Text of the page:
You definitely pose some great questions about teaching practice. I too specifically taught my grade 1s what the learning skills were and how they could build skills in those areas. It is hard for a 6 year old to understand the implications for their future learning as their perspectives are not well as developed. I believe that we should have much more personalized comments and provide clear examples of student demonstration of skills – but how do we do that and still have the evaluation be reflective of the “standards”?

    • Thanks for the comment, Sarah! I guess that this was my concern before as well, but now I’m wondering if it’s the standard that’s driving our evaluation or our own interpretation of the standard. For example, if a student recognizes that he/she cannot be effective collaborating in a large group, but chooses to work with one or two students well to demonstrate his/her learning, what mark do we give for “collaboration?” In the past, this wouldn’t early more than a G, but is this fair? If this child is consistently making good choices to collaborate in small groups with peers, then is he/she excellent at meeting the standard? Does a child need to collaborate in all sized groups to be excellent? Why does it matter? Maybe this is why marks can be such a challenge in this area. I wonder though, as teachers, are we ready to have such differentiated ways to meet with Learning Skill success? What implications may this have to the classroom and school learning environments? I’m still thinking …


  3. Aviva:

    As always, you’ve twisted my head around. I really have to think about this in the context of my classroom. I’m an extrovert, and one of my challenges is assessing students in my FSL classroom (where there is a big focus on speaking), who may contribute quietly. I am lucky enough to have colleagues who are happy to talk with me about what I see in terms of learning skills when I work with their homeroom students, and incorporate that into their comments. I’m also a little bit ADD, and I know that my university professors often wondered about my self-regulation skills when I brought my knitting to class, because it helped me focus (I always knew when a prof was really paying attention it, at the end of term, they let me know that they realized that the knitting obviously helped). I often wonder what my own learning skills comments might have looked like (I tend to process out loud).

    So much to think about here – thanks for sharing your reflection process.

    • Thanks for your comment, Lisa! I think that your experiences sum up my concerns. There are so many different ways to maybe even demonstrate the same skill, but when it comes to Learning Skills, are we really open to all of these different ways? I think of myself here. I always take minutes at Staff Meetings. I can’t make it to a meeting without my computer. Why? Because if I didn’t have it, I’d really struggle with paying attention and remembering what happened (and what was discussed). Taking minutes keeps me focused. In a way, I guess that it helps me self-regulate. If I was at a school though where the expectation was that all devices must be put away for meetings, and teachers must stare at the principal and just listen, I wouldn’t be successful. I’d probably get an N for “needs improvement.” 🙂 But with my computer and the system I’ve created, I consistently listen and do not interrupt the learning of others. If I was marked for this Learning Skill though, what mark would I receive? Can somebody that needs a computer or requires the knitting needles to listen, really be “excellent” at self-regulation? What would teachers say? Maybe Learning Skills need as much differentiation as academic skills, but are we ready to differentiate in the same way? What are we doing now, and what else could we be doing? Our Twitter discussion the other day really has me wondering, and these comments, have me thinking even more.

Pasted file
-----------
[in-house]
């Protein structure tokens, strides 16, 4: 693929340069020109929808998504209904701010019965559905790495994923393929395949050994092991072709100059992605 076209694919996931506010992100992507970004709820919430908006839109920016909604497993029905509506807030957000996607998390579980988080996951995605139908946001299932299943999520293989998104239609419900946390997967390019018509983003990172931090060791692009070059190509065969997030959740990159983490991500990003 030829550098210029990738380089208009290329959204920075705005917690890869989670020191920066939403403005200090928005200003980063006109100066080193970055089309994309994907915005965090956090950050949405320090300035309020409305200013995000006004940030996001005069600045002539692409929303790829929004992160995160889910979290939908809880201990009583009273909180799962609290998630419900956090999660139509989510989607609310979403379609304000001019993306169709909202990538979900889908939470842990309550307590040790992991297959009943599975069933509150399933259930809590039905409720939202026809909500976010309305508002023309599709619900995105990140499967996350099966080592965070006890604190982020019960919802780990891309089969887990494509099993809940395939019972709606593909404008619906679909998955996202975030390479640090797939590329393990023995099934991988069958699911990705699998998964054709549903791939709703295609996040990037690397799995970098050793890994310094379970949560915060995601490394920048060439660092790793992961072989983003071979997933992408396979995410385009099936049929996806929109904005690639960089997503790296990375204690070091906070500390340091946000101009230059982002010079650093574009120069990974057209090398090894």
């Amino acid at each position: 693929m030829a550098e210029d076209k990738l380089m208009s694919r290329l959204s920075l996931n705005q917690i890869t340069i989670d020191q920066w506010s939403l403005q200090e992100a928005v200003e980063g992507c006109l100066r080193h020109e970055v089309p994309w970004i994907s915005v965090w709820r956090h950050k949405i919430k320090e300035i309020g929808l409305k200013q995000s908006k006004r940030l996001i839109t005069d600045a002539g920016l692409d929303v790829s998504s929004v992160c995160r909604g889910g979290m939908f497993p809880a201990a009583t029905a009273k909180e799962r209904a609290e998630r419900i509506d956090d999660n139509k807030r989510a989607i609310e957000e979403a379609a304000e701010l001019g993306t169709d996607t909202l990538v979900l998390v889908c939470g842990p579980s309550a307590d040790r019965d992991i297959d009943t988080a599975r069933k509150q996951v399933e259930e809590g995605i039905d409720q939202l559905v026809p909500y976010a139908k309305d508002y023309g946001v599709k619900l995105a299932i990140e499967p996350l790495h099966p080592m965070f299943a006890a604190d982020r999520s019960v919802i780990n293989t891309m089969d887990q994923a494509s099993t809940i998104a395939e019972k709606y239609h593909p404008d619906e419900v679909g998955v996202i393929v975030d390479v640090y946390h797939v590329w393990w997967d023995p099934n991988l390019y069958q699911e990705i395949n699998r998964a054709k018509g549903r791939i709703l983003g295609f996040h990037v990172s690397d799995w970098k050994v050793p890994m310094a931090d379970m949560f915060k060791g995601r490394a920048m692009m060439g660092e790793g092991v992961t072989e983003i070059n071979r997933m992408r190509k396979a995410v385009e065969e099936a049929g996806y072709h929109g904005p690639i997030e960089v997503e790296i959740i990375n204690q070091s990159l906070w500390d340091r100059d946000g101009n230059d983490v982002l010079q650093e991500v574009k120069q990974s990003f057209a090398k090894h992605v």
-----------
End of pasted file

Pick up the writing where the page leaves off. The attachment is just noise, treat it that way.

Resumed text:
• I’m not allowed into the staff meetings in my building without either knitting or a device – if I’m not multi-tasking, I’m processing out loud, and it drives my colleagues bananas, in a loving way. We’ve actually included it in the norms in small-group work in our building (Lisa needs knitting or a device) – but these are people who are willing to recognize my needs (and their own). I’m not sure how good we are at acknowledging those same needs in our classrooms, when it comes to evaluating/assessing learning skills. Your question about what that means for the classroom environment really intrigues me – people accept my modifications because it tends to mean I ask fewer questions (always a good thing at a staff meeting, but not necessarily a good thing, if you know what I mean).